Ransomware on the Rise
According to Microsoft's annual "Digital Defense Report," published on Sep. 29, 2020, attackers have moved further away from malware-based attacks and toward phishing, credential stuffing, and business email compromise with more refined attacks. According to some, there's been a 715% year-on-year increase in detected and blocked ransomware attacks in 2020.
In 2021, these attacks show no signs of stopping because they are so lucrative. Ransomware has proven to be a good revenue stream for all threat actors, including nation-states. Ransomware is an equal opportunity offender; like phishing, anyone, from the CEO to the Receptionist, can be susceptible to ransomware attempts.
Buying Security Tools Without Necessary Planning or Staffing
With many of the innovative cybersecurity software solutions on the market, many midmarket companies fall into the trap of deploying expensive software solutions, expecting them to increase their productivity and safety, yet the opposite happens. This happens because software is inadequate if staff is not properly trained on the new technology, and old business practices aren't revised.
With a rush to quickly revise or enhance their existing cybersecurity solutions due to the pandemic, these business forgot about the most critical part of implementing any kind of change: the human element. It's important for organizations to stop and think about whether they have the right people or infrastructure to effectively use their new technologies.
Furthermore, there is still a shortage a shortage of properly trained, experienced IT Security professionals, meaning there will likely come a time where your organization cannot maintain the tool you purchased and there won’t be anyone you can hire to fill in the gaps.
Cloud Data Exposure
In the last few years, more organizations are electing to adopt multi-cloud, hybrid environments to solve their problems and to evolve to meet today’s business needs. However, these varying environments have led to a host of issues, including:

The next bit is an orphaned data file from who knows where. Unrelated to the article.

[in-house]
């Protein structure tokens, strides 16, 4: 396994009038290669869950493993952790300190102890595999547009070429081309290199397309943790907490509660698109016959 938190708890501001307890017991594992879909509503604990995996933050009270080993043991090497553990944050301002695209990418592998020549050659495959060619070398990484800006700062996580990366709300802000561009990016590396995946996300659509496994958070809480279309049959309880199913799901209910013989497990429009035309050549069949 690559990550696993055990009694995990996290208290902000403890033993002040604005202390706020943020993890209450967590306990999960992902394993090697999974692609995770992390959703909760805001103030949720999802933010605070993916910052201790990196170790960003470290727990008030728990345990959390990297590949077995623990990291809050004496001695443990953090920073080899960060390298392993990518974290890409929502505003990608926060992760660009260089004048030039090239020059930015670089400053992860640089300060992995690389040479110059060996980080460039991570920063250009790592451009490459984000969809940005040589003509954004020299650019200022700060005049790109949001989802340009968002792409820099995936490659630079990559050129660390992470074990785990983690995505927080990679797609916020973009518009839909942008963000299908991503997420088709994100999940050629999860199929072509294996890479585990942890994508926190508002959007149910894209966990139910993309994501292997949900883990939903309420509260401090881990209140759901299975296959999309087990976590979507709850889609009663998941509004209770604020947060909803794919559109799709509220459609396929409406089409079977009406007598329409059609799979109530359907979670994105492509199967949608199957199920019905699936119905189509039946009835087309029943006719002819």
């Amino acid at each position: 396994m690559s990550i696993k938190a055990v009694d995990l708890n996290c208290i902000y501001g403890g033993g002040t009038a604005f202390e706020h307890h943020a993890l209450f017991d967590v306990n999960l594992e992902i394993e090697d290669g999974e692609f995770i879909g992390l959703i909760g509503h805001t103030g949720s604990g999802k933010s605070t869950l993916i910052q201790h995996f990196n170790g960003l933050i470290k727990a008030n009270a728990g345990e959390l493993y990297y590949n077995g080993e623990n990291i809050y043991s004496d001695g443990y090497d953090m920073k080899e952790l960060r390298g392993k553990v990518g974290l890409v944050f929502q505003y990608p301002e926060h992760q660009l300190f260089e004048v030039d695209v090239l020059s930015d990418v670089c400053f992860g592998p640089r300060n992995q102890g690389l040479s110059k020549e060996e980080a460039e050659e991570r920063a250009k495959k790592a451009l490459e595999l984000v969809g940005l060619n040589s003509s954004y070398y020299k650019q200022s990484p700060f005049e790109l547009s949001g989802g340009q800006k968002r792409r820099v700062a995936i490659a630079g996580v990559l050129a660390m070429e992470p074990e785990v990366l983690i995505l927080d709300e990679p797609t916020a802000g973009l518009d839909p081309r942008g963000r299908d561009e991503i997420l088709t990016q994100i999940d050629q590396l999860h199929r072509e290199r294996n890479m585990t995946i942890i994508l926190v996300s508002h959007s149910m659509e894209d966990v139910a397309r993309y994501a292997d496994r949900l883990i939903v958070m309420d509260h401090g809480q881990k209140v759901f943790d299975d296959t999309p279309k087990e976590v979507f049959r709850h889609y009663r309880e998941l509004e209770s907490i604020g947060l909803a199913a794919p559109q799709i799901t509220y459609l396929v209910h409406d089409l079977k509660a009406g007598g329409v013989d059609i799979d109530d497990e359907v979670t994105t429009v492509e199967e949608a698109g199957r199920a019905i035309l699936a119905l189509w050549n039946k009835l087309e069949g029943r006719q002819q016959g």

- security misconfigurations,
- lack of adequate visibility into access settings and activities, and
- identity and access management permission errors.
Multiple unknown threats can cause chaos in these combined environments and leave data exposed.
If you're interested in learning about what you can do to proactively discourage cyber threats, fill the gaps in your network, and how to better increase your cybersecurity posture and maturity, join Dataprise for our free Cybersecurity Challenges in the Midmarket and How to Overcome Them webinar on March 24th, 2021.
In this webinar, Stephen Jones, a 20 year cybersecurity veteran and Dataprise’s Senior Director of Cyber Security Services, covers the following midmarket challenges and ways to overcome them:
Procuring and managing necessary cybersecurity tools and resources to adequately detect, validate, report, and respond to incidents
- Identifying and filling gaps in your network
- Maintaining transparency and visibility in your cybersecurity environment
- Partnering with a cybersecurity provider without losing ownership of your data and history
- Integrating your cybersecurity management with other aspects of your IT infrastructure such as business continuity and user management
Tune in to expand your knowledge of the role of cybersecurity and how to protect your business.